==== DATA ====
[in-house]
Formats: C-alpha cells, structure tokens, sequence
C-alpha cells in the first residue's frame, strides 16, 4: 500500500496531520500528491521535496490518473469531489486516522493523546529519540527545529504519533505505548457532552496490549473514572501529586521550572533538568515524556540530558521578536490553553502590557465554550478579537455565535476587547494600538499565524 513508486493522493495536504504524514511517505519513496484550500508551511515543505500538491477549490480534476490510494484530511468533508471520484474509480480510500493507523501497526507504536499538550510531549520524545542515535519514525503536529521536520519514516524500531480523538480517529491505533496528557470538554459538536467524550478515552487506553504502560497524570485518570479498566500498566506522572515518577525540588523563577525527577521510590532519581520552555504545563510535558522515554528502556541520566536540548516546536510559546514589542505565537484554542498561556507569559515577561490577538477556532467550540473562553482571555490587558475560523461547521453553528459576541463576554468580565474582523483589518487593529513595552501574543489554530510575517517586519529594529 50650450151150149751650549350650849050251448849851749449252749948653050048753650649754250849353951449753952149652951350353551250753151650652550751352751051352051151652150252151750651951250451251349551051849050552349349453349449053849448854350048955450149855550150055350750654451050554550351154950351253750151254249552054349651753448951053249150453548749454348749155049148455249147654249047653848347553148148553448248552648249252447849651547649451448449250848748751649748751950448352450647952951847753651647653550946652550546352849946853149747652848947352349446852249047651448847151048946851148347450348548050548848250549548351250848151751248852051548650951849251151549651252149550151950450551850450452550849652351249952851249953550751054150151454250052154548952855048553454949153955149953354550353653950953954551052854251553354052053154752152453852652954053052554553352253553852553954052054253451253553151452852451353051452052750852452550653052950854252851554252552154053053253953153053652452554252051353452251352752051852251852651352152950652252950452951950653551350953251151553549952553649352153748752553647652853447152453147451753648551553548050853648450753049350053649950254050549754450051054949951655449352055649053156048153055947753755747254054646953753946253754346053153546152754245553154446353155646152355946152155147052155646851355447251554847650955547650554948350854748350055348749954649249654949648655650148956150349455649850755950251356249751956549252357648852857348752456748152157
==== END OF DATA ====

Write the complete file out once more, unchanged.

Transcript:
[in-house]
Formats: C-alpha cells, structure tokens, sequence
C-alpha cells in the first residue's frame, strides 16, 4: 500500500496531520500528491521535496490518473469531489486516522493523546529519540527545529504519533505505548457532552496490549473514572501529586521550572533538568515524556540530558521578536490553553502590557465554550478579537455565535476587547494600538499565524 513508486493522493495536504504524514511517505519513496484550500508551511515543505500538491477549490480534476490510494484530511468533508471520484474509480480510500493507523501497526507504536499538550510531549520524545542515535519514525503536529521536520519514516524500531480523538480517529491505533496528557470538554459538536467524550478515552487506553504502560497524570485518570479498566500498566506522572515518577525540588523563577525527577521510590532519581520552555504545563510535558522515554528502556541520566536540548516546536510559546514589542505565537484554542498561556507569559515577561490577538477556532467550540473562553482571555490587558475560523461547521453553528459576541463576554468580565474582523483589518487593529513595552501574543489554530510575517517586519529594529 50650450151150149751650549350650849050251448849851749449252749948653050048753650649754250849353951449753952149652951350353551250753151650652550751352751051352051151652150252151750651951250451251349551051849050552349349453349449053849448854350048955450149855550150055350750654451050554550351154950351253750151254249552054349651753448951053249150453548749454348749155049148455249147654249047653848347553148148553448248552648249252447849651547649451448449250848748751649748751950448352450647952951847753651647653550946652550546352849946853149747652848947352349446852249047651448847151048946851148347450348548050548848250549548351250848151751248852051548650951849251151549651252149550151950450551850450452550849652351249952851249953550751054150151454250052154548952855048553454949153955149953354550353653950953954551052854251553354052053154752152453852652954053052554553352253553852553954052054253451253553151452852451353051452052750852452550653052950854252851554252552154053053253953153053652452554252051353452251352752051852251852651352152950652252950452951950653551350953251151553549952553649352153748752553647652853447152453147451753648551553548050853648450753049350053649950254050549754450051054949951655449352055649053156048153055947753755747254054646953753946253754346053153546152754245553154446353155646152355946152155147052155646851355447251554847650955547650554948350854748350055348749954649249654949648655650148956150349455649850755950251356249751956549252357648852857348752456748152157